Cryptocurrency exchange Coinbase reached an agreement to pay a $50 million penalty to the New York state’s Department of Financial Services to settle accusations that it enabled customers to open accounts without conducting necessary background checks.
The regulator stated that Coinbase violated the New York Banking Law and the New York State Department of Financial Services (DFS) virtual currency, money transmitter, transaction monitoring, and cybersecurity regulations.
As per the settlement, the crypto exchange is also required to invest $50 million into its compliance program over the next two years.
The $100 Settlement
In a statementSuperintendent of Financial Services Adrienne A. Harris said the compliance failures exposed the platform to serious criminal conduct, such as fraud, possible money laundering, suspected child sexual abuse material-related activity, and potential narcotics trafficking, among others.
“Coinbase failed to build and maintain a functional compliance program that could keep pace with its growth. That failure exposed the Coinbase platform to potential criminal activity requiring the Department to take immediate action including the installation of an Independent Monitor.”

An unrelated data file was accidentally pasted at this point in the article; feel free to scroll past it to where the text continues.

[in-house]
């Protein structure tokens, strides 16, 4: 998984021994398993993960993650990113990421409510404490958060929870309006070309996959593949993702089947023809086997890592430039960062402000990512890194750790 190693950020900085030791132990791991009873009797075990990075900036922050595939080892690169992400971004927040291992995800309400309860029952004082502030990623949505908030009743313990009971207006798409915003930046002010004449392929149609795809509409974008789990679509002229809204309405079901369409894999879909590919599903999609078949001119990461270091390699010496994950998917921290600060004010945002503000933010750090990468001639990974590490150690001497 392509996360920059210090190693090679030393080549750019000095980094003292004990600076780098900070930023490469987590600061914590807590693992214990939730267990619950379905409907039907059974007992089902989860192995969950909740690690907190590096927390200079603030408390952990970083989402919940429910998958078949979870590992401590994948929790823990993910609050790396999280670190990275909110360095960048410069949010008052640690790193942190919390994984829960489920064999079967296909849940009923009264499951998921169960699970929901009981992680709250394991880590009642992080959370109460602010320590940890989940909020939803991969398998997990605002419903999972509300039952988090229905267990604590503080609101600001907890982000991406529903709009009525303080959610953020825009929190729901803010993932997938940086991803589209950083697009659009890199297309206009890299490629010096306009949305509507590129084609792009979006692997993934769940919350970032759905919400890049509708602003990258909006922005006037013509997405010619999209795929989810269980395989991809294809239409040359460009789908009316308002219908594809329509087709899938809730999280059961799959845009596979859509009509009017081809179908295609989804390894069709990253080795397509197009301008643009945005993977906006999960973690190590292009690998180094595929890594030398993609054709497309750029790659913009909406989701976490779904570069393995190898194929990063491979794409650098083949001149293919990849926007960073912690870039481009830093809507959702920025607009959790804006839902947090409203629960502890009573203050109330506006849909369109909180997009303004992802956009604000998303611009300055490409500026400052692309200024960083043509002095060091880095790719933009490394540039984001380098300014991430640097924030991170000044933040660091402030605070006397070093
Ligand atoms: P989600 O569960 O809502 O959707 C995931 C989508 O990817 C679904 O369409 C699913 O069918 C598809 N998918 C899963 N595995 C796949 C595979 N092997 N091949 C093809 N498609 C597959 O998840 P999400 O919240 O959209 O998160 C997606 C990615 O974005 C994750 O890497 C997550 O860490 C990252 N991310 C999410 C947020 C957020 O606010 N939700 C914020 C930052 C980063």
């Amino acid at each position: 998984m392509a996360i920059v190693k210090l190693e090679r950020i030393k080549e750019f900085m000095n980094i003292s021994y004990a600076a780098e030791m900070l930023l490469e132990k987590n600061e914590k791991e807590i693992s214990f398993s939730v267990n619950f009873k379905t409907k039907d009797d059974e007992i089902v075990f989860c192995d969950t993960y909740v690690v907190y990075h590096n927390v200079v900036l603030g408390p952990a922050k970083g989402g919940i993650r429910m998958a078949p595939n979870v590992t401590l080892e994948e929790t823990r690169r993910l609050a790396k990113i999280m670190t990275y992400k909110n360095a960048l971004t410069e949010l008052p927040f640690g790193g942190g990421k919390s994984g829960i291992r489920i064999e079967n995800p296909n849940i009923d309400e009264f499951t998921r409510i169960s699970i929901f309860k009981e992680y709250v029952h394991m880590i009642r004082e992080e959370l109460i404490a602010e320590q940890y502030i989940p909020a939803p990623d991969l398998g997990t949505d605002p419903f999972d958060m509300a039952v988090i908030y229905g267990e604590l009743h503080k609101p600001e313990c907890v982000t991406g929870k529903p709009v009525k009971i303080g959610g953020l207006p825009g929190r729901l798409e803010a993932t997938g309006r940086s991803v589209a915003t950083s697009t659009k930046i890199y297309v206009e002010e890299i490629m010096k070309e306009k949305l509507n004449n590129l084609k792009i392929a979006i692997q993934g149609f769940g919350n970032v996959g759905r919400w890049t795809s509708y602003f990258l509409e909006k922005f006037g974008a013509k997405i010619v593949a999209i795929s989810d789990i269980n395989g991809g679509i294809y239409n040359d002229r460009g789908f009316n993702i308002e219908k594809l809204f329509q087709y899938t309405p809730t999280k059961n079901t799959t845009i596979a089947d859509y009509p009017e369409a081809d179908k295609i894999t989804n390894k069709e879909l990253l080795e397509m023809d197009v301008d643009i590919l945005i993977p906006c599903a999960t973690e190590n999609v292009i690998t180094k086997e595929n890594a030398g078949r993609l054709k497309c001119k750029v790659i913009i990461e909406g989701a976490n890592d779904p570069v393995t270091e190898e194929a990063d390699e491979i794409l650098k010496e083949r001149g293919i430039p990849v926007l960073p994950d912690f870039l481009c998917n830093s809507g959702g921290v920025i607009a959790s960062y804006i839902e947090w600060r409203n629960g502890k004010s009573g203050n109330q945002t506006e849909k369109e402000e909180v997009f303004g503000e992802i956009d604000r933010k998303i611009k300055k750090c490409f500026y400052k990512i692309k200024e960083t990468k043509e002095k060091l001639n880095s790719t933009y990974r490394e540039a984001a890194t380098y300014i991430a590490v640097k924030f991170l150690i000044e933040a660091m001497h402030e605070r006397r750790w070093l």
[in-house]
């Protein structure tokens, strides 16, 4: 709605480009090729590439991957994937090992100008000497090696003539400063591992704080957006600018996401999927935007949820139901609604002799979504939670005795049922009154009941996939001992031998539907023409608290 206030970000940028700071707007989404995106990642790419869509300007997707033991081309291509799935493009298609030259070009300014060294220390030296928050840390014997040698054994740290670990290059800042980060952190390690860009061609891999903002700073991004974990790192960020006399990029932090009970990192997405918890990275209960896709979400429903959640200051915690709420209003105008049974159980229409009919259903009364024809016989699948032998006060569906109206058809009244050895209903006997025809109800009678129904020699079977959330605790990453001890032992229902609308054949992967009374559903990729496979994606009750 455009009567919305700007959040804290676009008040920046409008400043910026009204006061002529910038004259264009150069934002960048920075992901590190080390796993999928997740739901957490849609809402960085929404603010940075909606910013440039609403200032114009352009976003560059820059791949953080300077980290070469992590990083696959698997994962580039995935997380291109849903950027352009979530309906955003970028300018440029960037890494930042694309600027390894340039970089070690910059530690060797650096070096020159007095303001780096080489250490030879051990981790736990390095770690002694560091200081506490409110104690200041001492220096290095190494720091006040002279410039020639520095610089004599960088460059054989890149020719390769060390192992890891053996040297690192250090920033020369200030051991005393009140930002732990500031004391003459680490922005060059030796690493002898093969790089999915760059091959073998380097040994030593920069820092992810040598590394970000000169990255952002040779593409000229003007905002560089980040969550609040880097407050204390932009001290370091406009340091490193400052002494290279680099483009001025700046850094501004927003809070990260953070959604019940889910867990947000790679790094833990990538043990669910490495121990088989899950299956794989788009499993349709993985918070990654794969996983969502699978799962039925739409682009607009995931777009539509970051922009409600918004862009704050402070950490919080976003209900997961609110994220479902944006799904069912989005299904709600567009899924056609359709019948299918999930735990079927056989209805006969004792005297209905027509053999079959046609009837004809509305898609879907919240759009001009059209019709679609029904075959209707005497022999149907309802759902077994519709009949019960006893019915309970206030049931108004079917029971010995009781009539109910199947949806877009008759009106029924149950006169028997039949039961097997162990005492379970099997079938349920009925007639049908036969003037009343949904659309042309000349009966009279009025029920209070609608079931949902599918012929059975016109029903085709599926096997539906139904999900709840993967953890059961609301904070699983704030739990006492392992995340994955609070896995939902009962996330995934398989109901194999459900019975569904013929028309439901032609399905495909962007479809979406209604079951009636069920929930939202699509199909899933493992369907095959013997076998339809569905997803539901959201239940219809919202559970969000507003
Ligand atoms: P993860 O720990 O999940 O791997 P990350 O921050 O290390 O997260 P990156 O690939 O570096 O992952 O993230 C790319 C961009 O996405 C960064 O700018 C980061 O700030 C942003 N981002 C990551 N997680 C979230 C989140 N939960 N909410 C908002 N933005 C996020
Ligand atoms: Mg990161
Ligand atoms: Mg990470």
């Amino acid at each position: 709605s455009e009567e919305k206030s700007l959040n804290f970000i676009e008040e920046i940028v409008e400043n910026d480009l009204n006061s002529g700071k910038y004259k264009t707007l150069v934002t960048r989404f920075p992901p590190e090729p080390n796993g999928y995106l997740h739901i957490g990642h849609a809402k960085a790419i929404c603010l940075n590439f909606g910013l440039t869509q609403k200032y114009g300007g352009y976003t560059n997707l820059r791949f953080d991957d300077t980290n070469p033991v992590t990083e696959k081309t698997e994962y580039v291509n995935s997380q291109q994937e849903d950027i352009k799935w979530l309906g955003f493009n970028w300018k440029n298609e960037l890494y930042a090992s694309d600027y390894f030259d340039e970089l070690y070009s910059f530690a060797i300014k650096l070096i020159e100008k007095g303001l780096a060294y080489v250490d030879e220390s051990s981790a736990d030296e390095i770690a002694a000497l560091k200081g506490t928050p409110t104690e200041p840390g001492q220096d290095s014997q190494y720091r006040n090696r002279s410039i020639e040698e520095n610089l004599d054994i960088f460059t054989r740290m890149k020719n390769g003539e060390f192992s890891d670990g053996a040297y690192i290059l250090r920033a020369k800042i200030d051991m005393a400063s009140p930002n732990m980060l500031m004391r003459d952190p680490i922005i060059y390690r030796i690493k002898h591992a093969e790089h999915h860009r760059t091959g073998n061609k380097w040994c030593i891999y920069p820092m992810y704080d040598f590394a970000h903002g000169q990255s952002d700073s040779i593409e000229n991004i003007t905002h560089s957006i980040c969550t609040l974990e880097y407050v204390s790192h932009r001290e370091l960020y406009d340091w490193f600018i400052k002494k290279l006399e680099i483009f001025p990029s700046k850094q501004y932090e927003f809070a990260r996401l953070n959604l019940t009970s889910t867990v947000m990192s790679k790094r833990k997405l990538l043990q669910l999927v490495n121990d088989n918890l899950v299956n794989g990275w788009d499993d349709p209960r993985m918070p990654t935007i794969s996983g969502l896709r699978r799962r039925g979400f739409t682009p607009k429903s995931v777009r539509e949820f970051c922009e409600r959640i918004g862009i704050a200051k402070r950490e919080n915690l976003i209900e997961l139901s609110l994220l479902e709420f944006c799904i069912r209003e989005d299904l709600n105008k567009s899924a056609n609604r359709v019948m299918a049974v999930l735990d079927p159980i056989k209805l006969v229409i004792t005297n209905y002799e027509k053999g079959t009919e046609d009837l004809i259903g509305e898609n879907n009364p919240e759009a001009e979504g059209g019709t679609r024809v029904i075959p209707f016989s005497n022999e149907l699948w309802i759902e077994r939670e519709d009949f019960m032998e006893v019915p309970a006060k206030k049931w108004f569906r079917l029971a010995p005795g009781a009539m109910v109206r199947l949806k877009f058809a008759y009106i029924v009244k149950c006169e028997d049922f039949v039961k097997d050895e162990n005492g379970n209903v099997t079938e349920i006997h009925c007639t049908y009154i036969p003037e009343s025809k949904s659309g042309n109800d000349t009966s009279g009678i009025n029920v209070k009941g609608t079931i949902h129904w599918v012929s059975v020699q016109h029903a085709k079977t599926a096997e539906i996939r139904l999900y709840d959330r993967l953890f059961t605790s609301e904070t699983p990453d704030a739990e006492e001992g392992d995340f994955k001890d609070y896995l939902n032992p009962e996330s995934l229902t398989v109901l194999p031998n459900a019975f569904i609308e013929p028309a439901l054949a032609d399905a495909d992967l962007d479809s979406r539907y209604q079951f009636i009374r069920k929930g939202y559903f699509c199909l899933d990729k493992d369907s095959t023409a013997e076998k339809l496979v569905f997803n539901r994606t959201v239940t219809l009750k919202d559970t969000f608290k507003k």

The San Francisco-based platform has been licensed to conduct virtual currency operations and money-transmitting business in New York since 2017. However, after NYDFS carried out an examination and enforcement investigation in early 2022, the company’s compliance program failed to keep up with the pace of its business growth.
Coinbase’s Bank Secrecy Act/Anti-Money Laundering program, including its Know Your Customer/Customer Due Diligence, Transaction Monitoring System, and suspicious activity reporting, were inadequate. The New York regulator also said the crypto exchange’s sanctions compliance systems were unsatisfactory for a financial services provider of its “size and complexity.”
Coinbase had a brutal year after its trading revenue was slashed by 50% when compared with 2021. Its stock was down by over 84% YTD, currently trading near $38, despite pumping by double digits following the settlement.
The collapse of Sam Bankman-Fried’s crypto empire last year further dragged down the industry and damaged the credibility of the space, with questions being raised on the remaining centralized crypto exchanges.
Paul Grewal, the chief legal officer of Coinbase, said the team recognizes that the industry is at an “inflection point,” with every move made by a prominent player garnering intense scrutiny. The company is reportedly cooperating with an investigation by the NYDFS relating to its historical compliance program.
While acknowledging where Coinbase fell short, Grewal asserted that the company “welcomes opportunities to improve its programs.”